.The paste the Aztecs made from the beans was dissolved in water and mixed with spices. They called the result xocoatl, or bitter water.
.Chocolate connoisseurs among the Aztecs would have found all the gods in their pantheon insufficient to explain the creation of such a thing as Valrhona chocolate. Valrhona is considered the gold standard, the Chateau Lafite Rothschild of chocolate.
.In fact, purveyors of Valrhona, made in eastern France, near Lyon, usurp the terminology, and much of the preciousness, of viticulture, describing a certain variety as "grand cru bittersweet Guanaja," for instance.
.What is special about Valrhona is that "everything they use, every raw material, every ingredient, is the best," said Russell Hind, manager of the Chocolate Society shop in London.
.The society, created in 1990 by three chocolate fanatics "to promote the consumption and enjoyment of the finest-quality chocolate," as its literature states, holds tastings and other events for members, including a large number from abroad who buy through the society's mail-order service.
.They pay pounds 55 (dollars 88) to join and receive a hamper full of chocolate and a 5 percent discount on purchases. The shop sells Valrhona, homemade chocolate from a Yorkshire farm and virtually nothing else.
."What makes chocolate is the beans," Mr. Hind said. "Valrhona's buyer goes all over the world, sourcing plantations." In what he said was a first for the chocolate business, Valrhona bought a plantation in Trinidad and in 1998 made a variety solely from beans grown on it. "If you think of fine wine, it's exactly the same principle."
.Another unique aspect of Valrhona among the major brands of chocolate, he said, is that it does not use vegetable fat, which sticks to the mouth. Instead, only natural fat from cocoa butter is used, which melts away more easily.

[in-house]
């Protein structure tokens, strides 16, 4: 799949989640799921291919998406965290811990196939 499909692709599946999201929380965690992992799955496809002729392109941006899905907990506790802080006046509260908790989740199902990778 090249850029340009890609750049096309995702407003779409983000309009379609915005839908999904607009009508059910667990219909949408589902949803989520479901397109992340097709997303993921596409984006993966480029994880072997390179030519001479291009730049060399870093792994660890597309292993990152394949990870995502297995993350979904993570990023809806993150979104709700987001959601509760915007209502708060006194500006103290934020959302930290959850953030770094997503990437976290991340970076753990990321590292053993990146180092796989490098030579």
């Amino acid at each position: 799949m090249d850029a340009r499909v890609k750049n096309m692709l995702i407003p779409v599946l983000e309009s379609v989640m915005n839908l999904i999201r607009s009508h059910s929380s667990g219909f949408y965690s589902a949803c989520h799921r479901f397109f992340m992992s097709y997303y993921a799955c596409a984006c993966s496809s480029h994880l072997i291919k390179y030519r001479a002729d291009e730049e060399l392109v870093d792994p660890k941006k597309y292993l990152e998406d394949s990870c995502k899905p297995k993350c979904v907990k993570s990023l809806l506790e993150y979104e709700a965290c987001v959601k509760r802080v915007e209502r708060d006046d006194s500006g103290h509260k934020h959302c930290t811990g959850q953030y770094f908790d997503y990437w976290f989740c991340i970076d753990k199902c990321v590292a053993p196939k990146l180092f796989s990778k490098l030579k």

.Despite its reputation among the cognoscenti — it is the chocolate of choice of top chefs — Valrhona is far less known by the public than brands such as Godiva. The company, eager to maintain the exclusivity of the brand, likes it that way.
."They don't want to be huge," Mr. Hind said. "They have turned down big orders. They don't want to be in supermarkets."
.But the exclusive nature of Valrhona has not translated into higher prices, and it provides good value for holiday shoppers. The more popular brands, he said, "are in the same monetary range and the chocolate is inferior."
.At Harrods, the London department store, a kilogram assortment of Valrhona costs pounds 39.50, compared with pounds 40.70 for Godiva and pounds 39.90 for Neuhaus, a popular Flemish brand. The Chocolate Society's Valrhona runs from pounds 16.50, without the membership discount, for a one-kilogram bar of dark chocolate with 61 percent cocoa solids, to pounds 41 for a 200-piece, one-kilogram assortment of chocolate squares.
.The variation among chocolates made in different countries reflects different production processes and consumer tastes.
.A manager in the Harrods chocolate department explained that Belgian chocolate was "very deep, with intense flavors; you wouldn't be able to eat too many of them."
.Swiss chocolates, on the other hand, "have a lighter, creamier texture," said the manager, who, conforming to Harrods policy, asked not to be identified. "That's why they're more expensive; it takes longer mixing and putting the ingredients together."
.ENGLISH PRODUCERS tend to concentrate on filled chocolates, with an emphasis on offering a variety of fondants.
.The French go to the opposite extreme: their specialty is strong, dark chocolate. The way to tell a good one, by the way, is to break it, the manager said: There should be a clean snap.
.He said that chocolates go in and out of fashion, like many other things. A popular seller this year is organic Swiss chocolate. With the presumed healthfulness of what is seen as an otherwise unhealthy food, he said, this is "good for marketing and good chocolate."
.Among the purported healthful qualities of chocolate, whether organic or not, is the ability to reduce cholesterol, provide needed minerals during women's menstrual cycles and ease the pain of a hangover. Still more reasons to be beholden to Quetzalcoatl.
.THE CHOCOLATE SOCIETY. For mail-order service and information about membership, telephone: 44 1423 322 230. For the shop, 36 Elizabeth St., London SW1W 9NZ, telephone 020 7259 9222, within Britain, or 44 20 7259 9222 abroad. fax: 44 1423 322 263. Web site: www.the-chocolate-society.co.uk. E-mail: firstname.lastname@example.org.